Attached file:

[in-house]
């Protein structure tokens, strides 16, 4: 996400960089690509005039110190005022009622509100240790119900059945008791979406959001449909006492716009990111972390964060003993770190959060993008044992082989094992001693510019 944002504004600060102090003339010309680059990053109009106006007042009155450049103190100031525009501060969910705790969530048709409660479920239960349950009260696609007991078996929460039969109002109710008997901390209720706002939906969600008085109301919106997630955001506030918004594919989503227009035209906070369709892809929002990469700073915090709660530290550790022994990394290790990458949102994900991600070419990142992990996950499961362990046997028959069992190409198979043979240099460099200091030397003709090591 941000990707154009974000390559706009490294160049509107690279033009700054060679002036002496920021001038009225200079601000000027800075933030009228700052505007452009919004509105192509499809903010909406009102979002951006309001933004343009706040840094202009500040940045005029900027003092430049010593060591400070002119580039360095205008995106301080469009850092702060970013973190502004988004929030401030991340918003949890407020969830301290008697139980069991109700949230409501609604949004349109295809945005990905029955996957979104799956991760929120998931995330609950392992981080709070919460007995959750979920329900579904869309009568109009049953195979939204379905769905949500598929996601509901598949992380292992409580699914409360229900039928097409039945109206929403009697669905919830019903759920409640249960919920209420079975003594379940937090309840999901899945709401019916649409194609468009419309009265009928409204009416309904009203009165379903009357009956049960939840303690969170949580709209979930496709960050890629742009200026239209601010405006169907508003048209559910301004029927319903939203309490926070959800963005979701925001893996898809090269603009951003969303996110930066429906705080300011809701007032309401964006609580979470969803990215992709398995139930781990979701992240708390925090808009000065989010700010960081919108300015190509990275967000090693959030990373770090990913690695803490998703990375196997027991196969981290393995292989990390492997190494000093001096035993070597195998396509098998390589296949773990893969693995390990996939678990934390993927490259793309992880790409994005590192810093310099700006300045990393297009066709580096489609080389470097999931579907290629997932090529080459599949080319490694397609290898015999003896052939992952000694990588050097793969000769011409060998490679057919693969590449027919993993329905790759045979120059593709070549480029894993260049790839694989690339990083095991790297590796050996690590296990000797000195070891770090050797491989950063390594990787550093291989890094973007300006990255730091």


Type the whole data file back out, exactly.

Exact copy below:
[in-house]
């Protein structure tokens, strides 16, 4: 996400960089690509005039110190005022009622509100240790119900059945008791979406959001449909006492716009990111972390964060003993770190959060993008044992082989094992001693510019 944002504004600060102090003339010309680059990053109009106006007042009155450049103190100031525009501060969910705790969530048709409660479920239960349950009260696609007991078996929460039969109002109710008997901390209720706002939906969600008085109301919106997630955001506030918004594919989503227009035209906070369709892809929002990469700073915090709660530290550790022994990394290790990458949102994900991600070419990142992990996950499961362990046997028959069992190409198979043979240099460099200091030397003709090591 941000990707154009974000390559706009490294160049509107690279033009700054060679002036002496920021001038009225200079601000000027800075933030009228700052505007452009919004509105192509499809903010909406009102979002951006309001933004343009706040840094202009500040940045005029900027003092430049010593060591400070002119580039360095205008995106301080469009850092702060970013973190502004988004929030401030991340918003949890407020969830301290008697139980069991109700949230409501609604949004349109295809945005990905029955996957979104799956991760929120998931995330609950392992981080709070919460007995959750979920329900579904869309009568109009049953195979939204379905769905949500598929996601509901598949992380292992409580699914409360229900039928097409039945109206929403009697669905919830019903759920409640249960919920209420079975003594379940937090309840999901899945709401019916649409194609468009419309009265009928409204009416309904009203009165379903009357009956049960939840303690969170949580709209979930496709960050890629742009200026239209601010405006169907508003048209559910301004029927319903939203309490926070959800963005979701925001893996898809090269603009951003969303996110930066429906705080300011809701007032309401964006609580979470969803990215992709398995139930781990979701992240708390925090808009000065989010700010960081919108300015190509990275967000090693959030990373770090990913690695803490998703990375196997027991196969981290393995292989990390492997190494000093001096035993070597195998396509098998390589296949773990893969693995390990996939678990934390993927490259793309992880790409994005590192810093310099700006300045990393297009066709580096489609080389470097999931579907290629997932090529080459599949080319490694397609290898015999003896052939992952000694990588050097793969000769011409060998490679057919693969590449027919993993329905790759045979120059593709070549480029894993260049790839694989690339990083095991790297590796050996690590296990000797000195070891770090050797491989950063390594990787550093291989890094973007300006990255730091």